Walter Cronkite has some advice for John Kerry. Be honest. Run for president as a liberal Democrat. Fly the liberal flag proudly and pose as the heir to the legacy of Roosevelt, Truman, and Kennedy. Cronkite's advice is a variant of a common liberal argument: If only we would stand up and fight the right wing, we would start winning elections again.
Put Kerry in the camp of the skeptics. In early March, as his grip on the Democratic nomination grew more secure, Kerry began to run from the "liberal" label. National Journal, among others, noted Kerry had one of the most liberal voting records in the Senate — a "laughable characterization," according to the senator. Over the last month Kerry's trot toward the center has become a sprint.
During the primaries Kerry had denounced "Benedict Arnold C.E.O.s" for outsourcing jobs. Now he says "the private sector is the engine of economic growth." Government, Kerry clarifies, should not be a "burden to business" but rather, help them succeed. He has even promised to "reduce the size of government from what it is today." Shades of "the era of big government is over."
He cites his vote for welfare reform in 1996 and a proposed "contract with the middle class." His health plan supposedly uses market incentives to help small businesses. Kerry even tried to have his own Sister Souljah moment with the teachers' union. In exchange for $30 billion of across-the-board pay raises, the teachers would agree to speedier dismissals of the incompetent in their ranks.
In other words, the 80 percent of Americans who do not define themselves as liberals should "fear not," says Kerry: "I am not a redistributionist Democrat," but rather, "an entrepreneurial Democrat."
The gentleman doth protest too much, methinks. His planned spending on education and health care will be funded by tax increases for the most affluent Americans. That's just old-fashioned Democratic resentment combined with redistribution. The teachers' unions applauded his plans for redistributing wealth to their members and showed little concern about incompetents being fired because they know that in the end Kerry will throw money at teachers with no strings attached. On entitlements, Kerry is positively antediluvian. He has promised to oppose all efforts to change Social Security to allow individual ownership of real assets. "I will never privatize Social Security," Kerry declared. "Never, never, never."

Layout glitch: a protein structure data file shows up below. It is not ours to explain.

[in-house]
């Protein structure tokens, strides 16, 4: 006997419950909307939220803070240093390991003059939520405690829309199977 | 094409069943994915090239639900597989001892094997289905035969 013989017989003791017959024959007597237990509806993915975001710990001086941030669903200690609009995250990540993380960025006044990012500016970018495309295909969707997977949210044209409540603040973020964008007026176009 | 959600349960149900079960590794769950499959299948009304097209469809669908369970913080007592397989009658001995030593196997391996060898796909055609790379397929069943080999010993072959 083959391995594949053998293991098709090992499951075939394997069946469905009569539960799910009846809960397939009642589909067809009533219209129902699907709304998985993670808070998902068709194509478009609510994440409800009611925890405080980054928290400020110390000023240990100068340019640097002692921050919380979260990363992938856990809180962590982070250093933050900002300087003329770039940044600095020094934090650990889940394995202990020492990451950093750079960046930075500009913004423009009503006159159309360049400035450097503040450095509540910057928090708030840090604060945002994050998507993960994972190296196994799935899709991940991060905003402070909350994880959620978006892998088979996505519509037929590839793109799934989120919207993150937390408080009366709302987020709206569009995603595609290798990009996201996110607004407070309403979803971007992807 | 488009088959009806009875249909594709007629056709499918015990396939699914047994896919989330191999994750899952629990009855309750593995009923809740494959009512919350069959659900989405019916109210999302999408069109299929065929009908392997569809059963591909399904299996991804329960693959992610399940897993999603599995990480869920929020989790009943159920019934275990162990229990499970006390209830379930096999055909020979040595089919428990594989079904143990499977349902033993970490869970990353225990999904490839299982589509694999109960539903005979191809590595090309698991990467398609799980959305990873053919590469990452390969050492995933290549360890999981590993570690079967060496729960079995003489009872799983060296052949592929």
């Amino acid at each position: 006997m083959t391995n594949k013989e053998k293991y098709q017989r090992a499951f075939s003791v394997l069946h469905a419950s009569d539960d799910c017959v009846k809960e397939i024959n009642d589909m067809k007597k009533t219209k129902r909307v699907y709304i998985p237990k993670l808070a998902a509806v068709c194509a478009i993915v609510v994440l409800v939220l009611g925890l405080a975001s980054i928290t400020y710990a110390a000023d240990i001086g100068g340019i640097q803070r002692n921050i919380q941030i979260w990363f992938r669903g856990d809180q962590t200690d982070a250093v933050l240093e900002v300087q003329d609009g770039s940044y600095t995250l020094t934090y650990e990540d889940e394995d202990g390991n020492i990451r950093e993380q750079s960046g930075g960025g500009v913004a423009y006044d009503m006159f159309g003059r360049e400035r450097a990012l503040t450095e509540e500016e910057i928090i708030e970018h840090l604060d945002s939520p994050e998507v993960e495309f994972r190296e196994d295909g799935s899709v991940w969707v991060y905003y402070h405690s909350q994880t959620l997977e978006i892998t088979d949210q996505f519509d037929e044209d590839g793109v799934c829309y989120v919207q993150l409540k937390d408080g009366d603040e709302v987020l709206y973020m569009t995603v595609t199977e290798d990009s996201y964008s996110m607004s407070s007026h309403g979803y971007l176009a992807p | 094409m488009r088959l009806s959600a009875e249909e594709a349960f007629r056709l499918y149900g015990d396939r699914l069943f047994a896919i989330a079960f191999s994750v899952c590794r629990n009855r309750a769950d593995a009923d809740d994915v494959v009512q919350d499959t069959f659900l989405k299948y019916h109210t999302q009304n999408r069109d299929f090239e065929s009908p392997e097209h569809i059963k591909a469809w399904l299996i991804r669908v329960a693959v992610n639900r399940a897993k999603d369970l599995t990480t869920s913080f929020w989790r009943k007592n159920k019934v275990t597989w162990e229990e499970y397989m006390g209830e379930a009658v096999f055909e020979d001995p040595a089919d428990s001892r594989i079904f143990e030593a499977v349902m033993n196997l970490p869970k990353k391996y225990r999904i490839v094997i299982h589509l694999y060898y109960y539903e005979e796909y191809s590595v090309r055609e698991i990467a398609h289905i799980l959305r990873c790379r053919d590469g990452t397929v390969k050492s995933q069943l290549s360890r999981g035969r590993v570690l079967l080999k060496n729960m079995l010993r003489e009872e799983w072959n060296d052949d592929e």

Kerry can hardly run from his record. Americans for Democratic Action rates congressional voting records on a scale of 0 to 100. The higher the score, the more liberal the member of Congress. According to political scientist William Mayer, Kerry has an average ADA score of 92, a rating similar to the scores of Ted Kennedy, Barbara Boxer, and Patrick Leahy. In fact, among all the senators who served from 1972 to 1999, 90 percent had a more conservative ADA score than Kerry's average. If Kerry is not a liberal, he has recently changed his views.
What Kerry does tells us more than what he says about his liberalism. Kerry's message will be shaped by Bob Shrum, the author of Al Gore's "people vs. the powerful" theme, and long a man of the hard Left. His campaign manager, Mary Beth Cahill, is an ally of Ted Kennedy along with his communications director, Stephanie Cutter. Kennedy himself influences Kerry's thinking on the issues. If Kerry has left liberalism behind, why is his campaign led by people longing to return to 1965?
Much is now made of Kerry's similarity to Bill Clinton, the New Democrat who moved the party (for a while) to the center. Kerry is following Clinton's example. Most people forget that Clinton ran as a moderate in 1992 and immediately tried to govern as a liberal in 1993 by raising taxes and by trying to collectivize the provision of health care. He became more moderate after 1994 by force of circumstances, not by ideological choice. Even then, he initially vetoed the welfare reform bill now cited as part of his moderate legacy. Like Clinton, John Kerry hopes to obscure his ideological commitments until after his inauguration and then govern from the left.
Instead of the bait-and-switch, Kerry should follow Cronkite's advice. He should embrace rather than reject the liberal label. The American electorate deserve truth-in-packaging in their presidential candidates, and, whatever his fate, Kerry will be fondly recalled as a man of conviction. If Kerry continues to deny his own beliefs, he will appear to be a man willing to do anything to gain the presidency. Of course, that's a laughable characterization. Isn't it?